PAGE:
bo good enough for office use, no
matter how old, worn and unsightly it might
be. Now all this is changed, and a first-lass
office Is a luxurious apartment indeed. Office
furniture is now demanded of the latest pat
terns and most substantial workmanship: it
must be artistically designed and elegantly
finished. Brussels or other expensive carpets
cover the floor and fine curtains depend from
polished poles of hard wood, while higher art
in the form of pictures adorns the walls. All
this is jnst as it should be, and the Increasing
regard for the beautiful is a cood and healthy
sign. The tact that men object to spending a
great portion of their time surrounded by ob
jects disagreeable to tbo eye and irritating in
tbeirngliness is a positive evidence of progress
in culture and artistic feeling. Progress in any
direction is not to be despised, and progress in
art, perhaps, least of all, since it necessarily,
involves increase in refinement and in every
thing else that is of value in our higher civil
ization. The Gillespie gallery contains three notable
works by foreign artists, but which are now the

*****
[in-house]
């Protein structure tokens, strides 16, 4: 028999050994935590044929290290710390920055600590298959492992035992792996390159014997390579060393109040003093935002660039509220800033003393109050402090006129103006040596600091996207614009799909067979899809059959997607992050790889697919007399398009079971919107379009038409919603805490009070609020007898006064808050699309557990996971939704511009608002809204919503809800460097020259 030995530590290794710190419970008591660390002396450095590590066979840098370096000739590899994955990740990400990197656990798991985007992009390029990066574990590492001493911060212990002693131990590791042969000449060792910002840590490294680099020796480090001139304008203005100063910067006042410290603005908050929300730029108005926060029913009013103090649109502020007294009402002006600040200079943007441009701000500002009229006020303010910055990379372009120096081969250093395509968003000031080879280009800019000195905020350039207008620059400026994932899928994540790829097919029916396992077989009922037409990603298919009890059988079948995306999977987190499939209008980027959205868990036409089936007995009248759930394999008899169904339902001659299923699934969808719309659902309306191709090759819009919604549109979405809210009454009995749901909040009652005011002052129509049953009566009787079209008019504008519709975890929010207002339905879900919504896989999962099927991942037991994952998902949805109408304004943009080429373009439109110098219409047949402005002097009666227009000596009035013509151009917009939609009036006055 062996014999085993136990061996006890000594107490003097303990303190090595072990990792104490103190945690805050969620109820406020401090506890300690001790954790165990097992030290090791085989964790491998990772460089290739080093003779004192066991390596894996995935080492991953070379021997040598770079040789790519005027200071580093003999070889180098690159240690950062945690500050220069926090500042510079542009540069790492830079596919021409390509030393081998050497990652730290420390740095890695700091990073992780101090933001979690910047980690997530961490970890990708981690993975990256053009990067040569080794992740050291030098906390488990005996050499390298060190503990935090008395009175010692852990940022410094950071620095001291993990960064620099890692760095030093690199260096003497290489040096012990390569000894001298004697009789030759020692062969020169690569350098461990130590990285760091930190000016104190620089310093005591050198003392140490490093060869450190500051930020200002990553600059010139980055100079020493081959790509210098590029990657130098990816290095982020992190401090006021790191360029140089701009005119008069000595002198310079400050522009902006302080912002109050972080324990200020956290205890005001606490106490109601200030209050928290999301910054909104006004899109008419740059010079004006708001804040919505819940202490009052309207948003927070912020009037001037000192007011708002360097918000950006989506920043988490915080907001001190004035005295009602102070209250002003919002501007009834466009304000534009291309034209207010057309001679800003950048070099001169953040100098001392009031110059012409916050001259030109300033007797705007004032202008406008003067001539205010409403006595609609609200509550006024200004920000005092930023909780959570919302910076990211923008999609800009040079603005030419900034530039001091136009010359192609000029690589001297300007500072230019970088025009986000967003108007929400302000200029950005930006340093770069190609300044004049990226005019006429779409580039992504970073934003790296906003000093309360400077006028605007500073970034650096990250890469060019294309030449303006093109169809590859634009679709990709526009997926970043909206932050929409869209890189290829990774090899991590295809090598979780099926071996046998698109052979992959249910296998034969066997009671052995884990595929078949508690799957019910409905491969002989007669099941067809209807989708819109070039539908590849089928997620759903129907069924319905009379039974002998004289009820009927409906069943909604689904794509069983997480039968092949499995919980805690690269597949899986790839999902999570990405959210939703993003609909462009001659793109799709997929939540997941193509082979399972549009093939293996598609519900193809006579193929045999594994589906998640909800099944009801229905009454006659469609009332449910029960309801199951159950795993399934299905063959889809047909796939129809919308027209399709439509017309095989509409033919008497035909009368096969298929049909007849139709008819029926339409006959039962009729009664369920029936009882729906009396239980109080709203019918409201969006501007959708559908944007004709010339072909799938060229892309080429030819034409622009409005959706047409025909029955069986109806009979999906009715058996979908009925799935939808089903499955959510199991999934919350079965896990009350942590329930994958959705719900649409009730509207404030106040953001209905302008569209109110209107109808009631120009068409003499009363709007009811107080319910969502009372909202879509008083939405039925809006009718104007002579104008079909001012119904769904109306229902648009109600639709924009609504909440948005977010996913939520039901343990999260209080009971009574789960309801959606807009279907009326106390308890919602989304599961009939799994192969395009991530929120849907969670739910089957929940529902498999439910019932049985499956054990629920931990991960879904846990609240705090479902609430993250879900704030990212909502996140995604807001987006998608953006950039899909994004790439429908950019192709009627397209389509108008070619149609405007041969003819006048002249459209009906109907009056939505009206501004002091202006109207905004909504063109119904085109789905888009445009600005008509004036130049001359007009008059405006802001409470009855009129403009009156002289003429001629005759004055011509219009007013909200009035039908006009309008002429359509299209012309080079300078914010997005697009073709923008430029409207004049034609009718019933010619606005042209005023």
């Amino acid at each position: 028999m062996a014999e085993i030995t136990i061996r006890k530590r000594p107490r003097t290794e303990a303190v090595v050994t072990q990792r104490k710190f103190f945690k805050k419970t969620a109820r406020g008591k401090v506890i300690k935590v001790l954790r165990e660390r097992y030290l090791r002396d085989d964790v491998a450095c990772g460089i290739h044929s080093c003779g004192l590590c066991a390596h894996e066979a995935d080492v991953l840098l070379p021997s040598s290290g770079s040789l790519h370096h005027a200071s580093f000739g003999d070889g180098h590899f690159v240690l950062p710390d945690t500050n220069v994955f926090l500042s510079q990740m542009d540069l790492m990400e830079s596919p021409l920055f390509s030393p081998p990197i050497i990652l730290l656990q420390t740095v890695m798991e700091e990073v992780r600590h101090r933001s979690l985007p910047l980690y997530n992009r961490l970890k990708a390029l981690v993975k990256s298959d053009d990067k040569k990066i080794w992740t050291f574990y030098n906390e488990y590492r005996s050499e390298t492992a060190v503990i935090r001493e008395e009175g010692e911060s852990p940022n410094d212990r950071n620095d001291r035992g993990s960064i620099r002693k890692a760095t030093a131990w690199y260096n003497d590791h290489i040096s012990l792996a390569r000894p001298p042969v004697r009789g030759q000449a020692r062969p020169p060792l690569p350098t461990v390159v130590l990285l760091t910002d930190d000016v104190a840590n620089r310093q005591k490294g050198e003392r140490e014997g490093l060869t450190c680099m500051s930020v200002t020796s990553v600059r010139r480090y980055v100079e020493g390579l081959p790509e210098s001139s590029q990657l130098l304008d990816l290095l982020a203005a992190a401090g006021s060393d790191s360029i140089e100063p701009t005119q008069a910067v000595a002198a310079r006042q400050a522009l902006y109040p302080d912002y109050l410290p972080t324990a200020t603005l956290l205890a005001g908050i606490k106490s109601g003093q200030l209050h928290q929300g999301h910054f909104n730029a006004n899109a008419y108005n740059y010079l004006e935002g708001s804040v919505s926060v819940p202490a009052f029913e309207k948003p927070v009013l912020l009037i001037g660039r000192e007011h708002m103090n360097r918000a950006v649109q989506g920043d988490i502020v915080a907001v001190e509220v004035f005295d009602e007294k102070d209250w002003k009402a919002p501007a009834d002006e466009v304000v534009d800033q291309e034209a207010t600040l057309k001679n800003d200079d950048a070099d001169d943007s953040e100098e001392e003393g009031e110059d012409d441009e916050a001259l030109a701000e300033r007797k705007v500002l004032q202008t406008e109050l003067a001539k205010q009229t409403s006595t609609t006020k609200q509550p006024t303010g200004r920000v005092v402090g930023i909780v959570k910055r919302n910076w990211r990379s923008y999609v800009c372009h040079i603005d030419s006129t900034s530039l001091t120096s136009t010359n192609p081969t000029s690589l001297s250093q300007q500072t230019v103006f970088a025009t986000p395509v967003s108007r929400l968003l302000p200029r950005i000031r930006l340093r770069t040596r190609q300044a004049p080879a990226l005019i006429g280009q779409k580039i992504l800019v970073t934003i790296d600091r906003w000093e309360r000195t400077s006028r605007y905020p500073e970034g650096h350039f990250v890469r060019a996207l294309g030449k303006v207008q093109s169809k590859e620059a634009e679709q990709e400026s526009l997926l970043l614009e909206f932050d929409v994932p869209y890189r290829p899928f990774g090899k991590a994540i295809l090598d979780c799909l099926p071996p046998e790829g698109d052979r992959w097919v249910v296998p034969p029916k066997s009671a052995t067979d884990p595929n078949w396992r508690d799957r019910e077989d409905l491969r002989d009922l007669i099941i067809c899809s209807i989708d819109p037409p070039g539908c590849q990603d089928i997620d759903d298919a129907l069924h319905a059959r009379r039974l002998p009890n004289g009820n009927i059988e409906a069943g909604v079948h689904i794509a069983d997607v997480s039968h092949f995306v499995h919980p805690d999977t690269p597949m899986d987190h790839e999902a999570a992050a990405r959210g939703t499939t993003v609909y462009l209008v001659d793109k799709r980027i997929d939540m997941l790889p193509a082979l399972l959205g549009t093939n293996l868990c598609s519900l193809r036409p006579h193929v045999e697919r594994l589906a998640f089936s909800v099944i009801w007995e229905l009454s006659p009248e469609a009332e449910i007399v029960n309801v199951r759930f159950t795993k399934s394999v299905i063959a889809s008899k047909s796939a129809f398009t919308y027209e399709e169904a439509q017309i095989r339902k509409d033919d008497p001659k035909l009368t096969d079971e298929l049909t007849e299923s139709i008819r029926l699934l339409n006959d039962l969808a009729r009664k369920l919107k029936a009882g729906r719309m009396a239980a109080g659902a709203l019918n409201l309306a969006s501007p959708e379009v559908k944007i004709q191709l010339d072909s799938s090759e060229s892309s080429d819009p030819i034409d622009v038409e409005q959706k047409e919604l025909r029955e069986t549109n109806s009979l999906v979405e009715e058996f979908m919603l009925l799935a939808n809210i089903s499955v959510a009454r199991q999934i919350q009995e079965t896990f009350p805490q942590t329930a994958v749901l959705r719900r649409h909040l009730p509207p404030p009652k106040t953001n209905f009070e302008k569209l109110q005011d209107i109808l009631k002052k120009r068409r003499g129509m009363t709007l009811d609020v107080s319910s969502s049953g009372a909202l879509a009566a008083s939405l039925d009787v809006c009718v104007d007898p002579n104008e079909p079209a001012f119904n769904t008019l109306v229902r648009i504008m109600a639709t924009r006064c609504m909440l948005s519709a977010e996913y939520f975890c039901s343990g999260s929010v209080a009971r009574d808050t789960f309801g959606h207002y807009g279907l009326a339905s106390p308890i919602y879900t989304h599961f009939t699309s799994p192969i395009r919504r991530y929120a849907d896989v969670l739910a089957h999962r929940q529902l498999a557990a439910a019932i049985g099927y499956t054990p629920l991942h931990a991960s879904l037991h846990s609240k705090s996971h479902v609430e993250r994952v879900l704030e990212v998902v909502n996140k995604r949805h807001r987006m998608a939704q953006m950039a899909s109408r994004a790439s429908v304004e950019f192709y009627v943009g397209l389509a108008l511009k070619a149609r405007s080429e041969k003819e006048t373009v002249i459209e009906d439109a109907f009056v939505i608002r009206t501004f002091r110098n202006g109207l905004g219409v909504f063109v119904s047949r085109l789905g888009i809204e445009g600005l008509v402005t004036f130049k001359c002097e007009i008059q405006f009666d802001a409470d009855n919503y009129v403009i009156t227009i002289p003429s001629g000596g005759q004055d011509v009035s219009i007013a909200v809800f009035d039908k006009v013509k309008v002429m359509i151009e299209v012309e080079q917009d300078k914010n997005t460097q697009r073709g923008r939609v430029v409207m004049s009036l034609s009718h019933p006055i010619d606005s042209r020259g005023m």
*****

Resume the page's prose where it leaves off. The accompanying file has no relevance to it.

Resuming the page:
property of a prominent business man of this
city. Cb. Moreau, G. Jacquet andRidgway
Knight are the names of the artists, of which
tbo latter at least is well known in Pittsburg.
The picture by Moreau is a rather uninterest
ing work, representing an Old World peasant
family at lunch. Technically, the picture
has some good points abeut it, but on
the whole It has a bare and incomplete
appearance. Tho subiect of Jacquet.s pictnre
is tho bead and bust of a yonng girl, and it is a
pleasant, well painted work, with no reason
whatever for its existence except to serve as a
very pretty piece of decoration. Nevertheless,
it is of a class of work that has a, place in art,
and this picture fits into its place and fills It
well, lor tno reason tnat it is cleverly handled,
in a straightforward and free stylo of execu
tion, of good color, particularly in the flesh
tints, a complete work in its way, and, as such,
deserving of notice. The picture by Bidgway
Knight is the best and most Important of the
three, since it is at once the largest work and
painted with the greatest degree of artistic
feeling. The subject is a young shepherdess
standinc and watching a flock of sheep grazing